Don’t know who the Miami Dolphins are going to roll out as their new head coach, but it will happen soon and fans will expect a lot from him.
Well, maybe the best way to say that is fans will expect a lot more than they’re getting now.
How realistic is that?
Bill Belichick provided some clues on that last week when asked how long it took him to insert his full program in New England. His answer was four years, from 2000-03, and that answer comes from a man who had previously been a head coach in Cleveland, with all the learning opportunities that came with that project.
Here is the transcript of Belichick taking on a follow-up question. Did it take a couple of years in New England because of the personnel decisions he had to make?
“No,” Belichick said, “just because of everything.
“You have to change the culture. I mean, normally one coach is different from the previous coach. You don’t see a lot of ‘Whoever the first coach is, the second coach is kind of the carbon copy of the first coach,’ or ‘the third coach is kind of a carbon copy of the second coach.’ I mean, you rarely see that.
“The coach that comes in usually has a different philosophy than the coach that left, so you have to try to implement that philosophy. That means you’re going to turn over a high percentage of the roster because the players that the other coach had don’t fit the new philosophy, so a lot of the players are going to have to change in part because of the philosophy and probably in part because of the scheme. Those role-type players, now that role is not needed in the new scheme and a different role is needed, so you get different players, and then just getting your team acclimated to doing things the way that the philosophy of the new program.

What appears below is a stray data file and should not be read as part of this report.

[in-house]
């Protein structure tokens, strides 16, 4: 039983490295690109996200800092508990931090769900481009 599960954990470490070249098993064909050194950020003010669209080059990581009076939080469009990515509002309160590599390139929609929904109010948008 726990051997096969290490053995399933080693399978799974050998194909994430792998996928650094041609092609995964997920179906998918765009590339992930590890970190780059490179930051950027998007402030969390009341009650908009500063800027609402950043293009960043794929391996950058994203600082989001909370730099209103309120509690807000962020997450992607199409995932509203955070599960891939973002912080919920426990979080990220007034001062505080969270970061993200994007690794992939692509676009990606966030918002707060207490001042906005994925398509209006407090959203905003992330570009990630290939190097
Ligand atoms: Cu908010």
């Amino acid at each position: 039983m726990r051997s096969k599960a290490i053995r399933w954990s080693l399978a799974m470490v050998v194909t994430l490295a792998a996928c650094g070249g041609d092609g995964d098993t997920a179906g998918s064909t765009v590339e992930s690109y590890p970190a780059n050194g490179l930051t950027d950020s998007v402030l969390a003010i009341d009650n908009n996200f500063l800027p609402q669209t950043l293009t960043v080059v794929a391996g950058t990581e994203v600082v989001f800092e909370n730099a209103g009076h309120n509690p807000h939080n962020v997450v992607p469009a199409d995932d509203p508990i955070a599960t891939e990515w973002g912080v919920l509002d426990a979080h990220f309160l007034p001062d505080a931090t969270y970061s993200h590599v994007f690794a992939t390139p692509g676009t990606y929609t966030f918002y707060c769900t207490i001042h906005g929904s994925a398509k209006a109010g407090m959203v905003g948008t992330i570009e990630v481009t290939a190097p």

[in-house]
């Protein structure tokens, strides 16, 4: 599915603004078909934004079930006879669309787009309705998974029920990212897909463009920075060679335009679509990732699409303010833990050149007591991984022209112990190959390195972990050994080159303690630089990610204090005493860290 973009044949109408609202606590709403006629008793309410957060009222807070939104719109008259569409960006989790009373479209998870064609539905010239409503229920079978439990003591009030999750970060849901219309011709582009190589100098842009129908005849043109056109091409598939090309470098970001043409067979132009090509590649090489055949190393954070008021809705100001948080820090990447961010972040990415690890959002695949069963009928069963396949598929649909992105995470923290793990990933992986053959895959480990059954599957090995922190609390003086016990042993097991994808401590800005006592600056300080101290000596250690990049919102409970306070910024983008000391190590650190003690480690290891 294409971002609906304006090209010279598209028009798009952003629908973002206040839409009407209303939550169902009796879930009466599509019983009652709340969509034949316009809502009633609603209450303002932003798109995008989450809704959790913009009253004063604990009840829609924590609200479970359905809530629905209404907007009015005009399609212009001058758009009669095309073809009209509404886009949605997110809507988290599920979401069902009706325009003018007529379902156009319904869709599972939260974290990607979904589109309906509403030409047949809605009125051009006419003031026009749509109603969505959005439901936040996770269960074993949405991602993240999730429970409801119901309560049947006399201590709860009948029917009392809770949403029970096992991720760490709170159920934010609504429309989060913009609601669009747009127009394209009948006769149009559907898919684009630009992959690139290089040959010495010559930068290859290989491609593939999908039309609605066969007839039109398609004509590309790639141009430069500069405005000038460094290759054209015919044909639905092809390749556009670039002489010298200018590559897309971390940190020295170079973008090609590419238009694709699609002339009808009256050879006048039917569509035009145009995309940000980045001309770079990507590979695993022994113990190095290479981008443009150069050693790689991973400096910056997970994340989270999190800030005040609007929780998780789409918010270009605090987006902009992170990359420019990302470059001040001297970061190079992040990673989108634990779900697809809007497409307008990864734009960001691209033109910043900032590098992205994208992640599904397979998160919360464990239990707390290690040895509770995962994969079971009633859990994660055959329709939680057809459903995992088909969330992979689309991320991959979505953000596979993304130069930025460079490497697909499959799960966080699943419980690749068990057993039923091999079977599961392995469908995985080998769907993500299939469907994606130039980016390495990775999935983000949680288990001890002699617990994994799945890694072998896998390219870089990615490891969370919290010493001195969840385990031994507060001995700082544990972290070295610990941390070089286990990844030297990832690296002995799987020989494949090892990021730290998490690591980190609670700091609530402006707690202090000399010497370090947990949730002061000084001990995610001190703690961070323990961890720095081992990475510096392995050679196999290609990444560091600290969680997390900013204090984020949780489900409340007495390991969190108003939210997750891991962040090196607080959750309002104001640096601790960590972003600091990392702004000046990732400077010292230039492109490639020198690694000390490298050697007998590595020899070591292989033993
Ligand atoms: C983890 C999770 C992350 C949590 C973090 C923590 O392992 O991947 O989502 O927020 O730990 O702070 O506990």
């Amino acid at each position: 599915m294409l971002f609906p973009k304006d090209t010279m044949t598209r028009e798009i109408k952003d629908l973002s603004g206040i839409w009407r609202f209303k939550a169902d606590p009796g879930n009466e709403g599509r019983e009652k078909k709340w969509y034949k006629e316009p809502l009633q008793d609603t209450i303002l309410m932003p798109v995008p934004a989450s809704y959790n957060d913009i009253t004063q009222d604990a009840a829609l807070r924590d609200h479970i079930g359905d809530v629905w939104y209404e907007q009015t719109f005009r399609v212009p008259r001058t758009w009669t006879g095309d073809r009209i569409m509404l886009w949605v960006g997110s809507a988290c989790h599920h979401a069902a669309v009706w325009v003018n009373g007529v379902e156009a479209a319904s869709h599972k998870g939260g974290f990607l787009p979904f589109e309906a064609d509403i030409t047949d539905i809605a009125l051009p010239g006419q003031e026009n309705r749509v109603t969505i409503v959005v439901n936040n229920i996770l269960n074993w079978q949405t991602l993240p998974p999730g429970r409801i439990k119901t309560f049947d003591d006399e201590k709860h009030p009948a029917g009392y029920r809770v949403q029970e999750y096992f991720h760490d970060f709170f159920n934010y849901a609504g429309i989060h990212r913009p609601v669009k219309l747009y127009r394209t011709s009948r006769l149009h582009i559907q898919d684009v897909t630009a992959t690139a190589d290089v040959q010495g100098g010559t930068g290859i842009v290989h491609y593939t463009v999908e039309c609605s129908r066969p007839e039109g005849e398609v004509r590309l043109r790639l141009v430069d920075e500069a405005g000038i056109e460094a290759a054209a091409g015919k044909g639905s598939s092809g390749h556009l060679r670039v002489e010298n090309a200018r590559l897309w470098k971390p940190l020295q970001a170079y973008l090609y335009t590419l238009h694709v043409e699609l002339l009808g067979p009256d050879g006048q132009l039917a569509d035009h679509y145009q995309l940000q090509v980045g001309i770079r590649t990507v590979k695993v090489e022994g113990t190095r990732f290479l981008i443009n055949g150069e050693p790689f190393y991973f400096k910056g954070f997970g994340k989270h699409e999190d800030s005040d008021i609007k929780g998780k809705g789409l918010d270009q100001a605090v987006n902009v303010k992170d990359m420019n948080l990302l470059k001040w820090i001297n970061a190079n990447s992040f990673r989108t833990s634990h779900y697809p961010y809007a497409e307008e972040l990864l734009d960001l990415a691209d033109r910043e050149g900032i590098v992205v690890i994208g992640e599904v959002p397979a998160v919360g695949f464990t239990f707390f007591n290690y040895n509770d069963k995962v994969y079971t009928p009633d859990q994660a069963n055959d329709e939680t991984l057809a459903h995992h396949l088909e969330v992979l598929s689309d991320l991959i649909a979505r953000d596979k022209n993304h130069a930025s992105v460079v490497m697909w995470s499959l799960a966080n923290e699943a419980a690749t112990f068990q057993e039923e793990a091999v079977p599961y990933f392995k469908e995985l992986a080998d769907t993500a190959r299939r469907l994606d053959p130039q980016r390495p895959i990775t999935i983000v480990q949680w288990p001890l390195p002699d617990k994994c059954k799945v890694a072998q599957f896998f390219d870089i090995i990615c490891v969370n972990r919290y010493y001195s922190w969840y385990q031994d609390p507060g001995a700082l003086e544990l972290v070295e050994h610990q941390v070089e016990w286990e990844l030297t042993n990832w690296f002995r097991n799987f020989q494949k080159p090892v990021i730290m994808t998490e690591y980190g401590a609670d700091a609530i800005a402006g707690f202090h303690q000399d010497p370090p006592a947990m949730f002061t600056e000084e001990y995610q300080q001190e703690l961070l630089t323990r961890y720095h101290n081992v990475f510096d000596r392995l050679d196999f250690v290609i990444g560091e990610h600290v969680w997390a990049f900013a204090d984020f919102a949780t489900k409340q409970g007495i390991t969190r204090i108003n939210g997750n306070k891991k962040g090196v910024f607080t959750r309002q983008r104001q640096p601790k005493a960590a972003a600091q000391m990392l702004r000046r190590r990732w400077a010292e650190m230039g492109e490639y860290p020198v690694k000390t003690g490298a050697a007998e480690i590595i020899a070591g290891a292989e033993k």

“You’re going to have to go through a lot of tough situations – tough games, tough losses, tough stretches in the season, whatever it happens to be, to build that up over time. It doesn’t happen in training camp. I mean training camp is training camp, but those games don’t count. Even in the early part of the season, you might have some tough games, but it’s not like playing in January, playing in December. It takes some time to go through that.
“I don’t think there is any shortcut to it. I know there are a lot of other people in the league that think there is, that after two weeks all of a sudden everything is going to change dramatically, but I’m not really part of that, I don’t buy into that.
“So, I mean we won in’01. In ’02, we had a lot of issues. ’03 – that was a good football team. ’04 – that was a good football team. ’01 wasn’t the best team, but that team played the best, so we won. But I think we saw in ’02 more of probably overall where the ’01 team was. Just the ’01 team played great when they had to in critical situations in big games and that’s why they won. You can’t take anything away from them. They deserved it because they were the best team. But it wasn’t the case in ’02.”
Keep in mind, Belichick is talking about a period during which the Patriots won three Super Bowls in four years (2001, 2003 and 2004) and still he felt limited by circumstances from installing his entire program the way he wanted in terms of seamless continuity. We’re talking about a perfectionist and we’re talking about one of the best coaches ever in this league.
Whoever takes on the Dolphins job won’t be as good and won’t be as successful but he will run into all of the issues Belichick speaks of here in the transitional phase. What Miami needs is someone who can survive that transition period, and not just another place-holder who can’t outlast the pain of two or three more years of mediocrity or losing, with all the criticism and fan discontent that goes with that.
I don’t pretend to understand everything Belichick says or knows, but this is about as expansive and insightful as the guy gets with the media. Might as well learn something from it.